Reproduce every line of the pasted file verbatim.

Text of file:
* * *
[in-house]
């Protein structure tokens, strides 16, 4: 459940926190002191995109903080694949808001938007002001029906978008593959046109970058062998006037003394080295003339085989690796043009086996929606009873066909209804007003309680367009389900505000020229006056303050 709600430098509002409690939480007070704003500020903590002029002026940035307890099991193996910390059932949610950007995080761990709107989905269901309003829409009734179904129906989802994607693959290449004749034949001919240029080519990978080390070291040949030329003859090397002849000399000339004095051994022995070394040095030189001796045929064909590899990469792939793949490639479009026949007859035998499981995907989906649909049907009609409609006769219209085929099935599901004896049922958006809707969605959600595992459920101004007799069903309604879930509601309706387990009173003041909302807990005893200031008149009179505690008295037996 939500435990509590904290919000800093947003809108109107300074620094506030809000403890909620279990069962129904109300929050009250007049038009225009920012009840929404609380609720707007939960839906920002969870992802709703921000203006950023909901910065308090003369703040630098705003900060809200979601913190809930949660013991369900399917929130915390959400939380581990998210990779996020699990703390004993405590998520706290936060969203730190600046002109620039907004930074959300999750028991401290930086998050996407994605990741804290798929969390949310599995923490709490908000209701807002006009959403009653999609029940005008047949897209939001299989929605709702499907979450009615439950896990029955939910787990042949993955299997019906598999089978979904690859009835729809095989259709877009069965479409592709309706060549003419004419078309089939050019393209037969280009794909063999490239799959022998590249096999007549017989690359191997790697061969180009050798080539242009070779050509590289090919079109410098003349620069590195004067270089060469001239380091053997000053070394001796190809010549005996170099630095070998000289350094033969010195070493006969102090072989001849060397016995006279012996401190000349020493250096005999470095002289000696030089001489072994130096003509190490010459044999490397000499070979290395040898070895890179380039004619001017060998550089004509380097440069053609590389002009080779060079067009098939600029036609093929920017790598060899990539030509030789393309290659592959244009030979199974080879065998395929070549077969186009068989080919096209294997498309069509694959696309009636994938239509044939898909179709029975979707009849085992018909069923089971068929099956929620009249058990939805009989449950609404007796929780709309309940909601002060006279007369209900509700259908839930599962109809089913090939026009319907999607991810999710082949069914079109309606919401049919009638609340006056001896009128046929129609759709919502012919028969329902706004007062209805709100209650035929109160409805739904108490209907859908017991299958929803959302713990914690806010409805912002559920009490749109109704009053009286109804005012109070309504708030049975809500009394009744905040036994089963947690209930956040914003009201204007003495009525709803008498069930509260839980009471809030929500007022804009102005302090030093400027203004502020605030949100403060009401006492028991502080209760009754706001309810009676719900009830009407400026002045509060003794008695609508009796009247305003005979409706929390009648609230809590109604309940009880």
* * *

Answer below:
[in-house]
């Protein structure tokens, strides 16, 4: 459940926190002191995109903080694949808001938007002001029906978008593959046109970058062998006037003394080295003339085989690796043009086996929606009873066909209804007003309680367009389900505000020229006056303050 709600430098509002409690939480007070704003500020903590002029002026940035307890099991193996910390059932949610950007995080761990709107989905269901309003829409009734179904129906989802994607693959290449004749034949001919240029080519990978080390070291040949030329003859090397002849000399000339004095051994022995070394040095030189001796045929064909590899990469792939793949490639479009026949007859035998499981995907989906649909049907009609409609006769219209085929099935599901004896049922958006809707969605959600595992459920101004007799069903309604879930509601309706387990009173003041909302807990005893200031008149009179505690008295037996 939500435990509590904290919000800093947003809108109107300074620094506030809000403890909620279990069962129904109300929050009250007049038009225009920012009840929404609380609720707007939960839906920002969870992802709703921000203006950023909901910065308090003369703040630098705003900060809200979601913190809930949660013991369900399917929130915390959400939380581990998210990779996020699990703390004993405590998520706290936060969203730190600046002109620039907004930074959300999750028991401290930086998050996407994605990741804290798929969390949310599995923490709490908000209701807002006009959403009653999609029940005008047949897209939001299989929605709702499907979450009615439950896990029955939910787990042949993955299997019906598999089978979904690859009835729809095989259709877009069965479409592709309706060549003419004419078309089939050019393209037969280009794909063999490239799959022998590249096999007549017989690359191997790697061969180009050798080539242009070779050509590289090919079109410098003349620069590195004067270089060469001239380091053997000053070394001796190809010549005996170099630095070998000289350094033969010195070493006969102090072989001849060397016995006279012996401190000349020493250096005999470095002289000696030089001489072994130096003509190490010459044999490397000499070979290395040898070895890179380039004619001017060998550089004509380097440069053609590389002009080779060079067009098939600029036609093929920017790598060899990539030509030789393309290659592959244009030979199974080879065998395929070549077969186009068989080919096209294997498309069509694959696309009636994938239509044939898909179709029975979707009849085992018909069923089971068929099956929620009249058990939805009989449950609404007796929780709309309940909601002060006279007369209900509700259908839930599962109809089913090939026009319907999607991810999710082949069914079109309606919401049919009638609340006056001896009128046929129609759709919502012919028969329902706004007062209805709100209650035929109160409805739904108490209907859908017991299958929803959302713990914690806010409805912002559920009490749109109704009053009286109804005012109070309504708030049975809500009394009744905040036994089963947690209930956040914003009201204007003495009525709803008498069930509260839980009471809030929500007022804009102005302090030093400027203004502020605030949100403060009401006492028991502080209760009754706001309810009676719900009830009407400026002045509060003794008695609508009796009247305003005979409706929390009648609230809590109604309940009880």